This is an open thread.

UPDATE: I forgot that Newt Gingrich is coming to Des Moines next weekend to raise money for a Republican women’s group. Continuing his habit of being wrong about everything, Newt recently condemned Shirley Sherrod as a racist and a week later denounced the Obama administration for rushing to judgment about Sherrod. He also offered an “egregious and purposeful misreading of medieval history” as an argument against allowing a mosque to be built at the “Ground Zero” site in New York City.

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Republican hypocrisy watch: Pawlenty and Culver edition (updated)

Minnesota Governor Tim Pawlenty toured eastern Iowa over the weekend to raise money for several Iowa House Republican leaders and state Senate candidate Bill Dix. It was his fourth Iowa trip during the past year. Since Pawlenty is laying the groundwork for a future presidential bid, journalists covering his latest visit focused on what he is doing for Iowa Republicans, as well as his views on foreign policy, government spending and the economy.

I’m more interested in the way Iowa Republicans embraced Pawlenty. Naturally, they liked his message about retaking the state legislature, and GOP House leaders can really use the campaign cash. But it’s surreal to watch Republicans promise their serious consideration for Pawlenty as a presidential candidate when you compare his record with the case conservatives make against Iowa Governor Chet Culver.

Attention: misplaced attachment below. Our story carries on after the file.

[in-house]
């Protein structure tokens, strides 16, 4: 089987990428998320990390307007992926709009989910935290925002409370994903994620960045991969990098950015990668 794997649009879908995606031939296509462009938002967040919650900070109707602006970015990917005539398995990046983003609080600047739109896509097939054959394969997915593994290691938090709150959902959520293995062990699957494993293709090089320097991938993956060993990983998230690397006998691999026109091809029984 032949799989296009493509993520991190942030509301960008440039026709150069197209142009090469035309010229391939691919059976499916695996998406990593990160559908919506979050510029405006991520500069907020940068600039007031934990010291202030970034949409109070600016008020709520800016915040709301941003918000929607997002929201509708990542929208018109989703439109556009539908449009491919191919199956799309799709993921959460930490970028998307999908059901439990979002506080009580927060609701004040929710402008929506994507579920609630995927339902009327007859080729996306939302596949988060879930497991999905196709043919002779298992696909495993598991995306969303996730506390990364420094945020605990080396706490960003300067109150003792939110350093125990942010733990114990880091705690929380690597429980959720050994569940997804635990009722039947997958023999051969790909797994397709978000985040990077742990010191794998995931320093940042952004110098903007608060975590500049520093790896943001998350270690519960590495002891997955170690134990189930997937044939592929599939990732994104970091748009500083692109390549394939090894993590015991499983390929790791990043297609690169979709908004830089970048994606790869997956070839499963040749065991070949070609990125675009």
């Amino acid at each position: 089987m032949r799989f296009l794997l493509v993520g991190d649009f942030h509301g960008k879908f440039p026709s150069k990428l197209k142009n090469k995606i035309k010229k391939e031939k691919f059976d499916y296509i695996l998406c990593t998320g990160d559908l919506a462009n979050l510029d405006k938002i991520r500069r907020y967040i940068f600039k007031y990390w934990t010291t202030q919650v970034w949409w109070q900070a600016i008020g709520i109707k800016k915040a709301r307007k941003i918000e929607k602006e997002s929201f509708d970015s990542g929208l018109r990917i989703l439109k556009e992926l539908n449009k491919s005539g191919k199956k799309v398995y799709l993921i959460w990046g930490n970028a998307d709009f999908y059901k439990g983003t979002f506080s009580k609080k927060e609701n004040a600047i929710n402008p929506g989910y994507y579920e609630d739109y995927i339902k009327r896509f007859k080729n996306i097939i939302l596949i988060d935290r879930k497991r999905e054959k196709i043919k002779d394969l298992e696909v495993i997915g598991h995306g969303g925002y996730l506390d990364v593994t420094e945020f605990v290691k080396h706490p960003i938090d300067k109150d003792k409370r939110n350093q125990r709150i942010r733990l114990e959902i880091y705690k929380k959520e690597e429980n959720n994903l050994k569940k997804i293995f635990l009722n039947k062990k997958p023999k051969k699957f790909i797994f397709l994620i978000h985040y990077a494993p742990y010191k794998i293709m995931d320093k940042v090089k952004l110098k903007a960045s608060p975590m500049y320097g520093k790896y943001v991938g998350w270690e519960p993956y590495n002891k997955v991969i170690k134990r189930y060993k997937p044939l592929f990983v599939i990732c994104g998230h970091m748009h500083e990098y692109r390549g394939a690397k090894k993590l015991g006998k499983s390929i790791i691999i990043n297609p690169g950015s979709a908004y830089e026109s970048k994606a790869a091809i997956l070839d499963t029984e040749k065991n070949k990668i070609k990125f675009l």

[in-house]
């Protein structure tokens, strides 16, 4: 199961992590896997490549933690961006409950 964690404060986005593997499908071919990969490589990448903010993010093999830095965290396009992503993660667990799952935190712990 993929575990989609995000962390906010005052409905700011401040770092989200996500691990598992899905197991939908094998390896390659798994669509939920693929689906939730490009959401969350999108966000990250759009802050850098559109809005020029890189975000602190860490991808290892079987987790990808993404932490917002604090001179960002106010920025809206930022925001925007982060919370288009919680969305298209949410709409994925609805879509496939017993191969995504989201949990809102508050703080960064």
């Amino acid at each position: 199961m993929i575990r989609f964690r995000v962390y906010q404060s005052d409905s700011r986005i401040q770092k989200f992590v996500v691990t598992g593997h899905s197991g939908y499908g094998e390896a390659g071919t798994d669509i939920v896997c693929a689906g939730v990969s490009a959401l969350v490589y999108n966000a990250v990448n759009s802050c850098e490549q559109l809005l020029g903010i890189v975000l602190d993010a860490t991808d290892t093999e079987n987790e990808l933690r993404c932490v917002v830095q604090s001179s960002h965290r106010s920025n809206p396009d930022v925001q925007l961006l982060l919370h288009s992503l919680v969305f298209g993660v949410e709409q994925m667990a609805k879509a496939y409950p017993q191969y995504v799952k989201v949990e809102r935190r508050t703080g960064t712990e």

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Terry Branstad's spending promises don't add up

When Terry Branstad formally announced his candidacy in January, cutting the size of state government by “at least 15 percent” over five years was one of his central campaign promises. He needed to establish credibility with the Republican Party’s conservative wing after his record of growing the state budget by far more than the rate of inflation during 16 years in office.

Branstad repeated his intention to cut state government by 15 percent in his early television commercials and on the campaign trail all winter and spring. He never provided a road map for keeping that promise, however. The budget cuts Branstad has specifically proposed so far (ending the preschool program, family planning funding, and reducing administrative costs at Area Education Agencies) would not reduce state budget obligations by 3-4 percent in the first year, which would be needed to work toward a 15 percent reduction over five years.

Since the June 8 Republican primary, Branstad has continued to hammer Governor Chet Culver on fiscal issues (using false claims), but to my knowledge he’s avoided mentioning that promise to shrink government by 15 percent over five years. Nor have we seen any details about how Branstad would balance the budget while spending no more than 99 percent of projected state revenues.